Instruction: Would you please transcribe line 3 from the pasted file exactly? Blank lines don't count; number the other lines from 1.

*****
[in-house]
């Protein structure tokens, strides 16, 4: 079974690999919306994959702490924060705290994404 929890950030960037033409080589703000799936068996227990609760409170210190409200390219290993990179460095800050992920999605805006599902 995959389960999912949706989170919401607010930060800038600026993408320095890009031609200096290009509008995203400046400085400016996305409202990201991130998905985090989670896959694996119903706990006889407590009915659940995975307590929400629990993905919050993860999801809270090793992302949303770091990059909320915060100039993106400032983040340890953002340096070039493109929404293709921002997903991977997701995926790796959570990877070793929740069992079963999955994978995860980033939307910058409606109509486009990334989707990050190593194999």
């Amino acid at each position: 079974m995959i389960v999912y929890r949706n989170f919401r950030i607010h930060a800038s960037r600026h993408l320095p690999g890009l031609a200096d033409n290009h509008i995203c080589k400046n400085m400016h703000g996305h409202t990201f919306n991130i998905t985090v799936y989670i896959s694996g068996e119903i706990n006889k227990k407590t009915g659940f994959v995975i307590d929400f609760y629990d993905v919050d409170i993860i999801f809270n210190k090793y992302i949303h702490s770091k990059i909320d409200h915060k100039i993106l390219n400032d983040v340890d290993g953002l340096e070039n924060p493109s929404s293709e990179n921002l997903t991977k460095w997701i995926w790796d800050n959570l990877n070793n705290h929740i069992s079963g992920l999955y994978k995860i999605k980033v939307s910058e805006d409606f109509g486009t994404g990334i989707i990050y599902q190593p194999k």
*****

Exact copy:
């Amino acid at each position: 079974m995959i389960v999912y929890r949706n989170f919401r950030i607010h930060a800038s960037r600026h993408l320095p690999g890009l031609a200096d033409n290009h509008i995203c080589k400046n400085m400016h703000g996305h409202t990201f919306n991130i998905t985090v799936y989670i896959s694996g068996e119903i706990n006889k227990k407590t009915g659940f994959v995975i307590d929400f609760y629990d993905v919050d409170i993860i999801f809270n210190k090793y992302i949303h702490s770091k990059i909320d409200h915060k100039i993106l390219n400032d983040v340890d290993g953002l340096e070039n924060p493109s929404s293709e990179n921002l997903t991977k460095w997701i995926w790796d800050n959570l990877n070793n705290h929740i069992s079963g992920l999955y994978k995860i999605k980033v939307s910058e805006d409606f109509g486009t994404g990334i989707i990050y599902q190593p194999k």